When Ted Nugent brings his high energy rand of outrageous rock to the Lubbock Municipal Coliseum Jan. 19, one of the backup groups will be a Canadian rock band called Rush. However, many in the industry happen to feel this group may be headlining concerts themselves in a very short time.
"Fly By Night," the group's second album turned gold in December and "Caress of Steel" their third, is rapidly closing in. Meanwhile, the debut album "Rush" is inching towards gold. By the end of 1976, the first four Rush albums, including their latest effort called "2112," should be gold in the north country.
For bass guitarist Geddy Lee, guitarist Alex Lifeson and drummer Neil Peart, this success is the result of seven years of hard work, from the early high school and bar gigs through the current American and Canadian headlining dates.
Based in Toronto, Rush started with another r9mmer and did the club and bard one-nighters until early 1973, when the group decided it was time to record an album. The initial tracks for the album were laid down in one eight-hour stretch, and over-dubbing and remixing completed a few months later.
Rather than shop around for a label, the band and its managers set up Moon Records and released the lp themselves in early 1974. A couple of U.S. stations got copies and liked them. The trio's management went to American Talent International booking agency, which signed Rush on the spot and sent a copy of the lp o Mercury Records.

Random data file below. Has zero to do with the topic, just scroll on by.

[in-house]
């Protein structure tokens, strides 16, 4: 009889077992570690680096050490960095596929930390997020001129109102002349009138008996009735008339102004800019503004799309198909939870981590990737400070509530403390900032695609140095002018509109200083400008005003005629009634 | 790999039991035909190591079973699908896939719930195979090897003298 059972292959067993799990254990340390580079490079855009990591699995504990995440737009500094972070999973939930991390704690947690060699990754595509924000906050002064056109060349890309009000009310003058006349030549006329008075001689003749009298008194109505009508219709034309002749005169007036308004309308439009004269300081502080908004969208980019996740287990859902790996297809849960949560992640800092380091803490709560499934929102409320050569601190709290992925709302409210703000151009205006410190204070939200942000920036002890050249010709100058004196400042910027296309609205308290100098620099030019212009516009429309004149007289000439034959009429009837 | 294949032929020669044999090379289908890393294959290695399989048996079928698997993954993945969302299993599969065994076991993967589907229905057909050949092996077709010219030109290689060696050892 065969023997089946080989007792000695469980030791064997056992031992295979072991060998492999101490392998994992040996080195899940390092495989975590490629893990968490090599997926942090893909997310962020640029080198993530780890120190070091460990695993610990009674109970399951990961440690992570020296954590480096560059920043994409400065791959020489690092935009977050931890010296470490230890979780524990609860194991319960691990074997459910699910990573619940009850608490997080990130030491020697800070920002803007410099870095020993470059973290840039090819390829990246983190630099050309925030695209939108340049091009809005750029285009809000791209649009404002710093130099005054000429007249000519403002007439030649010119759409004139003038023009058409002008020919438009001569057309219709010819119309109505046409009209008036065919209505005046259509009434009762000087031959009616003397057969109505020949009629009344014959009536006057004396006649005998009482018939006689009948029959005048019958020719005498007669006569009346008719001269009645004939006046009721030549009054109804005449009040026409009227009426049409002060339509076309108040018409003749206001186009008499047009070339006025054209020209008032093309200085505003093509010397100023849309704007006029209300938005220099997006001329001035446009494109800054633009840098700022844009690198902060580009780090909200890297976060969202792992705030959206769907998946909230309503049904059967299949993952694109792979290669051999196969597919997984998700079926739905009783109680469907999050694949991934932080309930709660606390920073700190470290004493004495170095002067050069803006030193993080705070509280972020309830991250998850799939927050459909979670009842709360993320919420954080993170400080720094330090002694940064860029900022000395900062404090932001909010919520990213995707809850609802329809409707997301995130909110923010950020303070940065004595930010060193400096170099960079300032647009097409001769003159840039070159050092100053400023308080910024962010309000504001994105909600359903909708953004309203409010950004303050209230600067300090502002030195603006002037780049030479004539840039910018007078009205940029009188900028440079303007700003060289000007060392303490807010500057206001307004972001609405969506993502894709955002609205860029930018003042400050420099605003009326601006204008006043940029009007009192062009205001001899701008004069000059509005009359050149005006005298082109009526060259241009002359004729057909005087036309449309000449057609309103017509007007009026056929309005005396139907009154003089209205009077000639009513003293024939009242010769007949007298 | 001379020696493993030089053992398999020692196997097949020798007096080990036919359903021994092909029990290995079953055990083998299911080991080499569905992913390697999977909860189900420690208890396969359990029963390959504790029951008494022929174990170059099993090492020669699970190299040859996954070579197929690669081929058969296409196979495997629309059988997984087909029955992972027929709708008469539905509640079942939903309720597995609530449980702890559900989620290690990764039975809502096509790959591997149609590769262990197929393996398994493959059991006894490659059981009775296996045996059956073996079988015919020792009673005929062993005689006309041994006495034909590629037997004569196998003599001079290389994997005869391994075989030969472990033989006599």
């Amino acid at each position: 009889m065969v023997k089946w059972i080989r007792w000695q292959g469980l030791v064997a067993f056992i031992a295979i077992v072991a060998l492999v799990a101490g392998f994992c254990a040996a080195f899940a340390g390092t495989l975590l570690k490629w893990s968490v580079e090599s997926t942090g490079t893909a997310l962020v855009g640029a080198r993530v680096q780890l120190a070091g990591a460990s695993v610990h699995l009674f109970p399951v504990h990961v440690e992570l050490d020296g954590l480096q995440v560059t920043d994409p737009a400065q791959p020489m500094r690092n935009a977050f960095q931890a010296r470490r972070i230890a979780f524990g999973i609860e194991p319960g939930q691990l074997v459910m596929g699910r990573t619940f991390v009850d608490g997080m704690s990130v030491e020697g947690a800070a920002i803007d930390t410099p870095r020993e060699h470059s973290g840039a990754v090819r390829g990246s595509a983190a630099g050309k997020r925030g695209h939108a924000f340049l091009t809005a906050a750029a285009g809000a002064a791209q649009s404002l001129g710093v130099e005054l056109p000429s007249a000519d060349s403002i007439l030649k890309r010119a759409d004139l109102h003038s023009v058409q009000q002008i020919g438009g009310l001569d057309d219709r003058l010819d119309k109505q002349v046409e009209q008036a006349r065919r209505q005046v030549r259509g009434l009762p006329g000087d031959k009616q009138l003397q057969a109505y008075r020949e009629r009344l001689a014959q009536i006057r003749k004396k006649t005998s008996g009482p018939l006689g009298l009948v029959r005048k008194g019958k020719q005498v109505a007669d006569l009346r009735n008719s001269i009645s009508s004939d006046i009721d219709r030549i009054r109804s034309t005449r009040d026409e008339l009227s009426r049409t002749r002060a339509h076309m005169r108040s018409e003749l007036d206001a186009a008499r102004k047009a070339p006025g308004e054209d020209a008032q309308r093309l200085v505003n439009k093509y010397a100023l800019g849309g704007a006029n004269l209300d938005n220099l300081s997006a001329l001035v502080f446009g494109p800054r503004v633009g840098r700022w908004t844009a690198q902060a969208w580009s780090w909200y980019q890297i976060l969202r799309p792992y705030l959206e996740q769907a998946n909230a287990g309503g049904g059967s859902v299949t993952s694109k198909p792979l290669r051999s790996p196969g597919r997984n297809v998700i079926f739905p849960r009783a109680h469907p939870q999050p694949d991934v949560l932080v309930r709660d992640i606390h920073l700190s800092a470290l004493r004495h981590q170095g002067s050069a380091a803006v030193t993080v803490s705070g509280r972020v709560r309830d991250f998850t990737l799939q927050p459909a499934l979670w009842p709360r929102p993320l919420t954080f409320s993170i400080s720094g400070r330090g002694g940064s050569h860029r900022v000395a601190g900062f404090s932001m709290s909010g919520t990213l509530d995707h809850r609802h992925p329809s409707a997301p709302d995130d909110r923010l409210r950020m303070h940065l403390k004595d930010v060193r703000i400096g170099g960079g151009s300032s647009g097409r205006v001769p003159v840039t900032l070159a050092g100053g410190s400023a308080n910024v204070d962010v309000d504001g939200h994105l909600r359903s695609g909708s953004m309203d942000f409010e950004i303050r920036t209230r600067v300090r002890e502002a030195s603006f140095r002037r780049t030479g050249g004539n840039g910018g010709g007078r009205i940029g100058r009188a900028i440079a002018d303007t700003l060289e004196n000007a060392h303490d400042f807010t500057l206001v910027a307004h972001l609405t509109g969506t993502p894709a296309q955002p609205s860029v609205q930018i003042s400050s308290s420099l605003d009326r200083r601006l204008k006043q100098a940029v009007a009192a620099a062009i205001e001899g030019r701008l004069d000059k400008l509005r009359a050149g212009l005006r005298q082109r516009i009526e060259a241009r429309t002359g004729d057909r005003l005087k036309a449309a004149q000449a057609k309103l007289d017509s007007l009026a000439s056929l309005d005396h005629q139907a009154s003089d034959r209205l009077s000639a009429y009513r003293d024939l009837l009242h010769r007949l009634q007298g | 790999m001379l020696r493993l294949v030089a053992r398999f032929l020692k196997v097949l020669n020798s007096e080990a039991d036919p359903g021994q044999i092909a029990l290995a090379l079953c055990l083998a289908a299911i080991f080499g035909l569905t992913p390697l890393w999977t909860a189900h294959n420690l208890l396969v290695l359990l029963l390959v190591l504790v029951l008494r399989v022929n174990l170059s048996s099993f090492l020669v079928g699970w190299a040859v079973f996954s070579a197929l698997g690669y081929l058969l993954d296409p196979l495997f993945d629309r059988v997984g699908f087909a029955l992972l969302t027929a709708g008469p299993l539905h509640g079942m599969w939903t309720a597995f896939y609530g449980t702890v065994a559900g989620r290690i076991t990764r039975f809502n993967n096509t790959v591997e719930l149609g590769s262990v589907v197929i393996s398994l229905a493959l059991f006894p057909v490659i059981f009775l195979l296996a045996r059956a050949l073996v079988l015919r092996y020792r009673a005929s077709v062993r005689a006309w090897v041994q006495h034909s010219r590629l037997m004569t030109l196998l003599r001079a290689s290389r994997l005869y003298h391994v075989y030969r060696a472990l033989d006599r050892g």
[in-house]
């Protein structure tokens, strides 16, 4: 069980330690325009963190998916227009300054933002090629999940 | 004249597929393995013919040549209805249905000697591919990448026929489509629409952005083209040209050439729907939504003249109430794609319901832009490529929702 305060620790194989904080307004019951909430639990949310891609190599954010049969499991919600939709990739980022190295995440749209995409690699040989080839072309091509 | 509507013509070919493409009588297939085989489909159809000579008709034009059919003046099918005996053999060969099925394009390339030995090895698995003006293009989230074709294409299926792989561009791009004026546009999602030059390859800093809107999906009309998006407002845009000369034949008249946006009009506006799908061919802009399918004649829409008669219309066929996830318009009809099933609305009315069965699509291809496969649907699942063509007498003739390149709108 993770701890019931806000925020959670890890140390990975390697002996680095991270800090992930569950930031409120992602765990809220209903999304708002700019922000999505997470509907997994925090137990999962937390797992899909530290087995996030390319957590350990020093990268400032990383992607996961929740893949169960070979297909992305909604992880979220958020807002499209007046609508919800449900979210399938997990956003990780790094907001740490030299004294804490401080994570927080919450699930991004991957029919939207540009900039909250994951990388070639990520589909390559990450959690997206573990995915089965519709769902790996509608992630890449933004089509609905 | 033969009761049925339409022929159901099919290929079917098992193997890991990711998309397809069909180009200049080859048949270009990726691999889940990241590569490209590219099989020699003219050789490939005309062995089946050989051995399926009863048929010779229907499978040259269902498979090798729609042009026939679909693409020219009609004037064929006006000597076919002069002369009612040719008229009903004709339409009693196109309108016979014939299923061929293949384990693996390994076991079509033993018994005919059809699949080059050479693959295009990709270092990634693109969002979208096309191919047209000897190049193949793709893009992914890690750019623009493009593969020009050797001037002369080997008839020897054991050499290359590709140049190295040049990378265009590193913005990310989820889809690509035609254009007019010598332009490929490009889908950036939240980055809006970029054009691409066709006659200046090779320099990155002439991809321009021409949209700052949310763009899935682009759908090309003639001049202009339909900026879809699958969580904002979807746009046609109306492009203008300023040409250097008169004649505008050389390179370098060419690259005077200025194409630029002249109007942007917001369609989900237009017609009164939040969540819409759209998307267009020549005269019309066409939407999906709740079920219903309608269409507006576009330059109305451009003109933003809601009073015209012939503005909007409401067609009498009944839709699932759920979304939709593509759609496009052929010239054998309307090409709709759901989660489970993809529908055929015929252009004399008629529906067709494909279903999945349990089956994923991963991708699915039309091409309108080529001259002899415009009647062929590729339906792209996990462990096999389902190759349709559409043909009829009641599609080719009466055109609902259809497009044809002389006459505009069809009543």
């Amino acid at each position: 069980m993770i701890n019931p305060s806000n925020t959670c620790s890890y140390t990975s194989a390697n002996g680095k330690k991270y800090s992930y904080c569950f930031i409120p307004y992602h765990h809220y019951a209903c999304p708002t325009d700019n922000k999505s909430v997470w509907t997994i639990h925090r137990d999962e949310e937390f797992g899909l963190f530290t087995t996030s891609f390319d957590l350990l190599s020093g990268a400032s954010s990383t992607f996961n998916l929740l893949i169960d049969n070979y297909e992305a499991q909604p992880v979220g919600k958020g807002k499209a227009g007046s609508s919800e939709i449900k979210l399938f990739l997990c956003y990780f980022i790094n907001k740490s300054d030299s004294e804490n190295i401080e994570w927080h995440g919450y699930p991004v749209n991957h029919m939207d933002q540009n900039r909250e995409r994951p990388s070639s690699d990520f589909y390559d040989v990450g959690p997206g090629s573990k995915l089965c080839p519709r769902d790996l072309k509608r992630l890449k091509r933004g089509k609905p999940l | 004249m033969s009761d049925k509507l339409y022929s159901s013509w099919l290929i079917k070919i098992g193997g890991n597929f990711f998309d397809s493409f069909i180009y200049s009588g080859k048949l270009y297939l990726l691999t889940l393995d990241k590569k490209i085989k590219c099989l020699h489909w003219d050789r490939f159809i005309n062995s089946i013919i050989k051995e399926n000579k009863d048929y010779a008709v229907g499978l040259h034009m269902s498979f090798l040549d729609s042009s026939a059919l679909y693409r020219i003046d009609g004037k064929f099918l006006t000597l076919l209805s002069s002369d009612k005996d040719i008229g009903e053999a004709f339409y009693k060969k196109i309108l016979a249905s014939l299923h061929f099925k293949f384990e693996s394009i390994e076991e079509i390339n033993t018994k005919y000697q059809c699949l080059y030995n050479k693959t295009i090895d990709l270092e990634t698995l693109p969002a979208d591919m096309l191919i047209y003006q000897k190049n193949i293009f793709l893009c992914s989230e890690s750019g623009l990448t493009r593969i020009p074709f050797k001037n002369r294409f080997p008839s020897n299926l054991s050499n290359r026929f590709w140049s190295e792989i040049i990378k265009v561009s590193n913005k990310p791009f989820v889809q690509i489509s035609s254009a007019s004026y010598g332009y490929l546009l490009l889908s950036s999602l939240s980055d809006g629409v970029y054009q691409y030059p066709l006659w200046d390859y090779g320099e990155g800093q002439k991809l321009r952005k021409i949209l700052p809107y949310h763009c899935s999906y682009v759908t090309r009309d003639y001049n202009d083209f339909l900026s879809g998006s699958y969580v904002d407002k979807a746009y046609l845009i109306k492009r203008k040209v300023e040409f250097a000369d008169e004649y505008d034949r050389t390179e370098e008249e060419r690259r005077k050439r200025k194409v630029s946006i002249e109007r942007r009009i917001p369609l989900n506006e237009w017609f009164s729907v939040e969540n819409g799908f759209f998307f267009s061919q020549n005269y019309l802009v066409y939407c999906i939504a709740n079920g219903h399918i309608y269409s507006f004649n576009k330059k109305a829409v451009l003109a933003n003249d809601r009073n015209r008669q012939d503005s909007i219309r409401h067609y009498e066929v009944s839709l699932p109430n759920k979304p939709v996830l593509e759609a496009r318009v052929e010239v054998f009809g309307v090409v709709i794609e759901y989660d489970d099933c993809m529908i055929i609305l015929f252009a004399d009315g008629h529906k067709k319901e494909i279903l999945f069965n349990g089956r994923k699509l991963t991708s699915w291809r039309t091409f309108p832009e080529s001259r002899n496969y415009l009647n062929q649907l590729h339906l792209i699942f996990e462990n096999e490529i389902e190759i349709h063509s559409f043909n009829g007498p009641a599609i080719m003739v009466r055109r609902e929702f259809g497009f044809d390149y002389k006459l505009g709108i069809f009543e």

Twenty-four hours later, Rush was signed to Mercury and their album was released in August.
At this point, Neil Peart joined the band as drummer, just six days before a four-month U.S. tour. In January 1975, the group recorded "Fly By Night," which enabled Rush to win the 1975 Juno Award (the Canadian Grammy) as Most Promising New Group.
Following a four-month U.S. tour with Aerosmith and KISS, the band returned to Canada for its first headlining tour, including a sellout at Toronto's Massey Hall. In mid-July, the group recorded "Caress Of Steel," soon afterwards departing for a three-month U.S. trek which established Rush as headliners in the Midwest and northwest.
The just released "2112" is a natural progression from "Caress Of Steel." One side is a futuristic tale of life on another planet where individuality and creativity have been stamped out. Computers control everything. The other side contains conventional songs. Both sides carry the Rush trademark of hard rock.
And you can bet a Lubbock audience will get a large helping of "2112" tunes at the Ted Nugent-Rush concert Jan. 19. The concert is being brought to Lubbock by Stone City Attractions out of San Antonio.